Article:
And according to a January 23 Associated Press article, "Ansar al-Islam operated in a region of northern Iraq that was outside of Saddam's control before the war."
O'Reilly also failed to note that, according to NBC News, the Bush administration considered mounting an attack specifically targeting Zarqawi and Ansar al-Islam, "but the administration feared destroying the terrorist camp in Iraq could undercut its case for war against Saddam." Ironically, O'Reilly concluded his column by noting, "The reason the Times and some other liberal media operations continue to downplay Zarqawi and, indeed, the entire worldwide terror threat is ... the liberal press does not want another pre-emptive strike against terrorists like the one the USA launched against Iraq."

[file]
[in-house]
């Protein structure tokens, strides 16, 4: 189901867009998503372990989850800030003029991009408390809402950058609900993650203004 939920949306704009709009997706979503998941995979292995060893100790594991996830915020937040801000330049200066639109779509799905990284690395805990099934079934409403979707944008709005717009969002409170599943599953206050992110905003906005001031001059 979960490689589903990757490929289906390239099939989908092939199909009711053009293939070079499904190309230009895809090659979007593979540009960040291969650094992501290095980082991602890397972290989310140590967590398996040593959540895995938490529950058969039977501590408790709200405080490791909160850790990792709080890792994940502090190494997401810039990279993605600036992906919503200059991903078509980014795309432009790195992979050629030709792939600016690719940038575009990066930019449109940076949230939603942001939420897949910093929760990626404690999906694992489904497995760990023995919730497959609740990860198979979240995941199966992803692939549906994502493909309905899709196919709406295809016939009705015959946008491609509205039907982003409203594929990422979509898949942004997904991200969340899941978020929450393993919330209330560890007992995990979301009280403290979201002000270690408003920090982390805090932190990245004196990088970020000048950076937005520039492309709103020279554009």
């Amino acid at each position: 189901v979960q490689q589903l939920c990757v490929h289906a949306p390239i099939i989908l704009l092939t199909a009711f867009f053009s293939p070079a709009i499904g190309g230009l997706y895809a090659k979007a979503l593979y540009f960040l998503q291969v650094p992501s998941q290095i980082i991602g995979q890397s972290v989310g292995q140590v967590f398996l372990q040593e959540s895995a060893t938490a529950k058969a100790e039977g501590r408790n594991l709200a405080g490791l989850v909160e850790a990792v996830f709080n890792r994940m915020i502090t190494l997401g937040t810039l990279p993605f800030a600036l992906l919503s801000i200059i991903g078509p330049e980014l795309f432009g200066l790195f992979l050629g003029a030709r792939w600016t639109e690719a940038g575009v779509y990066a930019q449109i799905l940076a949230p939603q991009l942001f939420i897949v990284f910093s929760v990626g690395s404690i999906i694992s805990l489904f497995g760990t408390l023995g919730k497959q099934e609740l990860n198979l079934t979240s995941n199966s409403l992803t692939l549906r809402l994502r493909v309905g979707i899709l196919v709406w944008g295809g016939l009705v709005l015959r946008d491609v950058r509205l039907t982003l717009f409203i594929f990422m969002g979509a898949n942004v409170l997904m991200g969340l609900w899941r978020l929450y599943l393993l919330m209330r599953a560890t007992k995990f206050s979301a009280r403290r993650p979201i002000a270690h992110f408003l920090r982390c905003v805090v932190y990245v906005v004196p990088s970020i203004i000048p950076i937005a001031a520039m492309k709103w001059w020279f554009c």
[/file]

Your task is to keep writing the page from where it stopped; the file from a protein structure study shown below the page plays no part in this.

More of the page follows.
In its September 23 editorial (WSJ.com subscription required), The Wall Street Journal also emphasized Zarqawi's allegedly close connection to Al Qaeda. "It's worth remembering," the Journal wrote, "that Zarqawi had fewer qualms about the secular Saddam, with whom he worked visibly enough to be cited in Colin Powell's February 2003 U.N. presentation." But this observation proves little given that Powell's U.N. speech has been largely discredited by subsequent findings (or lack of findings) in Iraq.
The Journal concluded: "Of course, opponents of deposing Saddam keep telling us the old regime had no connections to terrorism. But we certainly feel safer knowing that one half of the Saddam-Zarqawi alliance now resides in an Iraqi jail." But as noted above, what the Journal calls an "alliance" has amounted to little, so far as U.S. intelligence can tell, beyond treatment in a hospital followed by travel to a region of Iraq outside Hussein's control.